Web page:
In this episode of The Craft podcast, our host Rachel Westbury, Senior Editor at Shorthand, welcomes Jonathan Crossfield, a content writer and editor who specialises in 'un-boring' content marketing.
In between client projects, Jonathan writes a regular column on content writing and creativity for CCO magazine, published by the Content Marketing Institute.
Jonathan shares some insights into his work as a B2B content writer, and provides some actionable advice on how to make your B2B content engaging not only to the algorithm, but your audience, too.
He explains “Don't just stop at the initial idea. If you’re willing to develop the content idea a little bit more before you brief it out, if you can come up with that second idea to add to it — to add an analogy or create an unique angle to tell this story that you know your competitors aren't using — that will give the writer more creative latitude to play with, and create a piece of content that will stand out from all the other pieces of content on the same topic.”
Listen as Rachel and Jonathan discuss his creative approach to content ideation, tips and tricks to up-levelling your content briefs, and how to use the three-act structure to your content-writing advantage.
How to listen:
This episode’s guest
Name: Jonathan Crossfield
What he does: Jonathan calls himself a storyteller because writer, blogger, editor, content marketer, journalist, copywriter and speaker wouldn’t fit neatly on a business card.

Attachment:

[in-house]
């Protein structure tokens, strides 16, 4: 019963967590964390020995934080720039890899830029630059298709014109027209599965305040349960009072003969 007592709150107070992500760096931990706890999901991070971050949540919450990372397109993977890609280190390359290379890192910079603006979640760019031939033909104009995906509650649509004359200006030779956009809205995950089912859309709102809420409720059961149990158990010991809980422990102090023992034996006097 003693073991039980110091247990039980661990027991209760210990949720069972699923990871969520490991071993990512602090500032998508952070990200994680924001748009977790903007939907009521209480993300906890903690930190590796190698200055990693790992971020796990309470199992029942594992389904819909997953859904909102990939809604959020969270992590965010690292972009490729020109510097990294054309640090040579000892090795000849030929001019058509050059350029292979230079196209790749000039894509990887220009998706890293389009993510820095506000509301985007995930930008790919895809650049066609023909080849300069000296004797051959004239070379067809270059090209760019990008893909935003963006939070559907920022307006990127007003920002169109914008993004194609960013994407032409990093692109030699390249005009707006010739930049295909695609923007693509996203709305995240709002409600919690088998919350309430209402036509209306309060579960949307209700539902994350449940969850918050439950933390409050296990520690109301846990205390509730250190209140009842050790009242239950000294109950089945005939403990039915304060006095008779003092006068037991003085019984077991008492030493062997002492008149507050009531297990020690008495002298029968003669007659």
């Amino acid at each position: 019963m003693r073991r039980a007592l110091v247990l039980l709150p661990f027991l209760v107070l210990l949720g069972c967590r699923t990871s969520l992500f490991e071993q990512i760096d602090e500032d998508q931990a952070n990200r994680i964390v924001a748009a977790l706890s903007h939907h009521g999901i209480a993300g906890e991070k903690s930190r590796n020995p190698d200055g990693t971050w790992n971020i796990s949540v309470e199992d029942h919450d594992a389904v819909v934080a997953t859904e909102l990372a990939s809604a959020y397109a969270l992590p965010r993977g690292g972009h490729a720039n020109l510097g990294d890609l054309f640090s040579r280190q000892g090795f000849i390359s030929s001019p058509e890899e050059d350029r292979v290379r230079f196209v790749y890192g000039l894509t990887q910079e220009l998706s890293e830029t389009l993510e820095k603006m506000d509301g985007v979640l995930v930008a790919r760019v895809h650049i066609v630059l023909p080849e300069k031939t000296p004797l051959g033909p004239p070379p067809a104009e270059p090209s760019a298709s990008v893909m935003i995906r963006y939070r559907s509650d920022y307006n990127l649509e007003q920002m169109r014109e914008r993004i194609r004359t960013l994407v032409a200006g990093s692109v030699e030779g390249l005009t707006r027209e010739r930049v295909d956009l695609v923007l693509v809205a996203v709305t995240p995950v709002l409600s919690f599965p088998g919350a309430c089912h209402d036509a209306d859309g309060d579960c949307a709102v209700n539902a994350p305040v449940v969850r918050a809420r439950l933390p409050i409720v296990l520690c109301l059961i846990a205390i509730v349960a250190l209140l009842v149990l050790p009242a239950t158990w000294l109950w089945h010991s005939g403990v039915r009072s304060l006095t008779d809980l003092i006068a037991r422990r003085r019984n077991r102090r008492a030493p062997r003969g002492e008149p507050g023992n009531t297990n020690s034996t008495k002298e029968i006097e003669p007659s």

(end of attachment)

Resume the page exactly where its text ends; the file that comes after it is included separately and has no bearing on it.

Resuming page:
Company: Jonathan Crossfield
Noteworthy: Jonathan writes a regular column on content writing and creativity for CCO Magazine, published by the Content Marketing Institute.
Links from this episode
Professional content is about professional communication
“Professional content is about professional communication. And if someone can't finish your piece of content because it's too boring or is not holding their attention, or they can't understand what it is you're trying to get across, then in my mind that's not professional.
“Professional content is the stuff that gets read. And better than that, gets remembered and gets actioned. So if getting people to read the content and to absorb it and be persuaded by it and act upon it requires you to communicate in a way that's more engaging, maybe even more fun... then that's professional.”
Don’t stop at the first idea
“Don't just stop at the initial idea. If you’re willing to develop the content idea a little bit more before you brief it out, if you can come up with that second idea to add to it — to add an analogy or create an unique angle to tell this story that you know your competitors aren't using — that will give the writer more creative latitude to play with, and create a piece of content that will stand out from all the other pieces of content on the same topic.
“It's about not stopping at the first idea, which is usually the obvious idea. But what can we add to that? That's the second idea. That's the creative layer that you need to add to that before briefing out your content.”
Don’t limit your tool kit
“I started more as a writer than anything else. Over the years, other rich media has become much more prevalent — podcasts, video, infographics, even. And that has been exciting because it challenges me too, because my first instinct is to write an article.
“But now it's more a case of asking — should this be a podcast? Should this be an infographic? Is there a better way to present this so that you're providing alternative ways for the audience to consume the information? Should we repurpose the same content in different mediums so that people really choose how they consume it?
“That's been the most exciting, seeing these other channels become more established and easier to produce. The lesson being: do not limit your toolkit. All of it is available now and all of it is far easier to create than maybe a lot of people think.”